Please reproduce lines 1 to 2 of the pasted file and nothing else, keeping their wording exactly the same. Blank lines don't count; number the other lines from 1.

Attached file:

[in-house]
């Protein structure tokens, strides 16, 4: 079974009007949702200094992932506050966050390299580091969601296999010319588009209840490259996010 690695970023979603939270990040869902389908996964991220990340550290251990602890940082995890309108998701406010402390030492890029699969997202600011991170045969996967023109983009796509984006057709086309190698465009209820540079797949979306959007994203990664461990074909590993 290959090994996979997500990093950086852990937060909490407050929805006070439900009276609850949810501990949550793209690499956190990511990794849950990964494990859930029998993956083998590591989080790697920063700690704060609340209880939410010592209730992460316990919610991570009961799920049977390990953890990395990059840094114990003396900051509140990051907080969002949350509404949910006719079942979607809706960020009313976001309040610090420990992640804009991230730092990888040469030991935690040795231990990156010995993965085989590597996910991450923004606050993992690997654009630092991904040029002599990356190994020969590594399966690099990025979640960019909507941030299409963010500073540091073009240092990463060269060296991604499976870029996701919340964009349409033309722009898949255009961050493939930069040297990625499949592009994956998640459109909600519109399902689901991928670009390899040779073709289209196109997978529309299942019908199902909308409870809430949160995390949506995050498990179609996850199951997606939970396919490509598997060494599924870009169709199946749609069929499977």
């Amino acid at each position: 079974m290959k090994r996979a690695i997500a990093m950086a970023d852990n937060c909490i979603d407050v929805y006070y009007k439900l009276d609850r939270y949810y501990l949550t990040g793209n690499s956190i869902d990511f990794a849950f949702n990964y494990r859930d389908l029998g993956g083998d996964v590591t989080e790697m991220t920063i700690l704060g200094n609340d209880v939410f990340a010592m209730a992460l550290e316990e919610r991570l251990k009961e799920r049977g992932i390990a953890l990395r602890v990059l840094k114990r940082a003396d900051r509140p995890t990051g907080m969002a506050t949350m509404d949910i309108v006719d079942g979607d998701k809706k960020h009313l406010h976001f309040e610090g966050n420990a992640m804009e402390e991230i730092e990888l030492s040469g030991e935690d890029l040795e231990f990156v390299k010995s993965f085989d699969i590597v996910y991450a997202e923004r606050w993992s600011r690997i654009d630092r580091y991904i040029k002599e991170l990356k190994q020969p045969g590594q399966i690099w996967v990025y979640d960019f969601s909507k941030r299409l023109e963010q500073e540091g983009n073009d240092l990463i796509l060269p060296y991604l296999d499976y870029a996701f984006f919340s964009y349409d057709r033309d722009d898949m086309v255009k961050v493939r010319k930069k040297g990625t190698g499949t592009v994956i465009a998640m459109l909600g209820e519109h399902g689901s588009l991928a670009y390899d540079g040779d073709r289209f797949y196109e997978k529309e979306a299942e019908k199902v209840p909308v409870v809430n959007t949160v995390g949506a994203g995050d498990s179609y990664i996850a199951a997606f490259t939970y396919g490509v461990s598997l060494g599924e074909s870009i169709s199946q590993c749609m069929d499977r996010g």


[in-house]
């Protein structure tokens, strides 16, 4: 079974009007949702200094992932506050966050390299580091969601296999010319588009209840490259996010 690695970023979603939270990040869902389908996964991220990340550290251990602890940082995890309108998701406010402390030492890029699969997202600011991170045969996967023109983009796509984006057709086309190698465009209820540079797949979306959007994203990664461990074909590993 290959090994996979997500990093950086852990937060909490407050929805006070439900009276609850949810501990949550793209690499956190990511990794849950990964494990859930029998993956083998590591989080790697920063700690704060609340209880939410010592209730992460316990919610991570009961799920049977390990953890990395990059840094114990003396900051509140990051907080969002949350509404949910006719079942979607809706960020009313976001309040610090420990992640804009991230730092990888040469030991935690040795231990990156010995993965085989590597996910991450923004606050993992690997654009630092991904040029002599990356190994020969590594399966690099990025979640960019909507941030299409963010500073540091073009240092990463060269060296991604499976870029996701919340964009349409033309722009898949255009961050493939930069040297990625499949592009994956998640459109909600519109399902689901991928670009390899040779073709289209196109997978529309299942019908199902909308409870809430949160995390949506995050498990179609996850199951997606939970396919490509598997060494599924870009169709199946749609069929499977």